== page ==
Pity the composer whose world premiere is sandwiched between two modern masterpieces. Written in memory of his mother for Vadim Repin, Valery Gergiev and the London Symphony Orchestra, James MacMillan's Violin Concerto careers like a runaway train through timbres, domestic and exotic, in three breathless movements.
The contrast with Stravinsky's tart, sophisticated Symphony in C was an unhappy one. Vibraphone and marimba eddy greedily in MacMillan's score, sucking Repin's burly, glamorous sound into their dark, sea-green whorls of sound, then casting it out for a vertiginous reel, all strident double-stopping and ungrateful arpeggios. The ideas come thick and fast. Too thick and fast to be developed coherently. A piccolo plays a melody of penny-whistle naivety. Brass trill like a vengeful mariachi band. Male voices bark in German: "Ein, zwei, drei, vier! Meine Mutter tanz mit mir!" A horn sounds the "Dies Irae", crotales blur the pitch, whip and snare-drum snicker. As a portrait of the mother-son relationship at its most intense and pre-verbal, the work has a rough-hewn honesty. But extensive revision of the percussion parts is needed. If a player as strong as Repin cannot be heard above MacMillan's orchestral textures, and if an orchestra as sharp as the LSO cannot compensate for that imbalance, it is unlikely any other soloist and orchestra will.
The rest of the concert saw Gergiev and the LSO at their best: a sensual, supremely unhurried reading of Debussy's Prélude à l'après midi d'un faune in which Gareth Davies's flute shimmered into focus over limpid pools of colour from the harp and strings; a pristine Symphony in C in which the voices of Baba the Turk, Tom Rakewell and Anne Truelove could be heard; and an electrifying Symphony of Psalms, with forthright intonations from the female sections of the LSO Chorus, perfumed counterpoint from the woodwind and divisi cellos of dizzying beauty.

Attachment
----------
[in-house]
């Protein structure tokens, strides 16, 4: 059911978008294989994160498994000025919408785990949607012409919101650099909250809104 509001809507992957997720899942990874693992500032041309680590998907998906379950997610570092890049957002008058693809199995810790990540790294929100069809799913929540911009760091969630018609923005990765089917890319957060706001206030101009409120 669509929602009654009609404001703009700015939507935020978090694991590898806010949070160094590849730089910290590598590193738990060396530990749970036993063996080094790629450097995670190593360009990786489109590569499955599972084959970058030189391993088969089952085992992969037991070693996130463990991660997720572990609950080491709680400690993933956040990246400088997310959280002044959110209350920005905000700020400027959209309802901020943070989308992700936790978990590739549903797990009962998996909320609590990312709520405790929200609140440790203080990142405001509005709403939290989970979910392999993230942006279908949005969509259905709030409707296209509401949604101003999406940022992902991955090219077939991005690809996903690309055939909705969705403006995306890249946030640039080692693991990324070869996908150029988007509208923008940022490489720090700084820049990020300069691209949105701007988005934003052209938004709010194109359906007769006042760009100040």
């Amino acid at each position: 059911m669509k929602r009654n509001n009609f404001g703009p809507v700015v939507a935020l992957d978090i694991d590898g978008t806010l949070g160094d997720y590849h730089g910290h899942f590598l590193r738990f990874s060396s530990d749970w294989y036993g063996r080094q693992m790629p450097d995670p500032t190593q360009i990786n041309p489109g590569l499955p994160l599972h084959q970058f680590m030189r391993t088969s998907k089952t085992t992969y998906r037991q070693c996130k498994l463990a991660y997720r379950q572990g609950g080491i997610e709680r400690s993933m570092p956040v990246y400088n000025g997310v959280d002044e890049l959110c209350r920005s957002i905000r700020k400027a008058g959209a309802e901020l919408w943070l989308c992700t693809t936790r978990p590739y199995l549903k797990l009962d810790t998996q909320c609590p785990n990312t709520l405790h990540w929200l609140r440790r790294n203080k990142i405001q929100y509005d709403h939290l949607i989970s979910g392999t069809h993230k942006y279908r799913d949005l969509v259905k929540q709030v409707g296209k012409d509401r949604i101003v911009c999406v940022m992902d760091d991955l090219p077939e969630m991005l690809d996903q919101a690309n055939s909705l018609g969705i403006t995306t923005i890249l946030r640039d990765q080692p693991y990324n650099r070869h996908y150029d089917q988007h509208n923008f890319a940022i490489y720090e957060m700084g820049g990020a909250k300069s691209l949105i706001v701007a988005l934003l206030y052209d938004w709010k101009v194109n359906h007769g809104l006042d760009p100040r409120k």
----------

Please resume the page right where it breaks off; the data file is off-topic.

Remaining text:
A similar fate to MacMillan's befell Basil Athanasiadis, whose Dance of the Seven Veils was premiered by percussionist Julian Warbuton and friends between Cage's Amores and Xenakis's Pléïades at the Sounds New festival in Canterbury. Reichian rhythm patterns and Clangers-esque sighs from the vibes prevailed in Athanasiadis's supine, Japanese-influenced score. Written more than 60 years earlier, the Cage sounded far fresher, evocative of age-mottled mirrors and the impassive eyes of Victorian china dolls in the opening Solo for prepared piano; rainfall and the sound of a shoe being lazily kicked off a foot in Trio for nine tom-toms and pod rattle; the absent-minded tap of a toothbrush against teeth in Trio for seven wood blocks, and the alluring softness of an old mattress in the concluding piano solo.
Scored for six percussionists, Xenakis's 1979 masterpiece Pléïades has retained its kaleidoscopic brilliance, the bubbling, fizzing, dazzling collisions of claviers, the rolling, epic waves of sound in Peaux, the shattering euphoria of Métaux and the glorious binding logic of Mélanges. Simply thrilling.
The Aronowitz Ensemble had a busy day last Sunday, performing at the Wigmore Hall in the morning and in an informal concert at The Forge, Camden, in the evening. In this super-intimate venue, barely bigger than a generous sitting room, the string players chose a pale, covered sound for Purcell's Fantasias – the second woven around the pedal note held by violist Tom Hankey – warming their tone in the most perfectly balanced chords and spontaneous musical dialogue for Vaughan Williams's Phantasy Quintet. You could tell they had played Dvorak earlier in the day, such was the sweetness and lack of artifice.
I did not warm to pianist Tom Poster's tea-dance transcriptions of Gershwin's "Love Walked Right In" and "They Can't Take That Away From Me" (too much happening in the middle register, not enough in the bass), but the performance of the Adagio from Elgar's Piano Quintet was stunning, most particularly from violinist Nadia Wijzenbeek. This was the first in a series of concerts that includes a collaboration with Mark Padmore, a performance of Verklärte Nacht, and further exploration of works written for viol consort and influenced by viols – a series likely to be the hottest of hot chamber music tickets.
If you could relive one moment in your life, what would it be? Michael van der Aa's After Life poses the question. Anna Picard listens in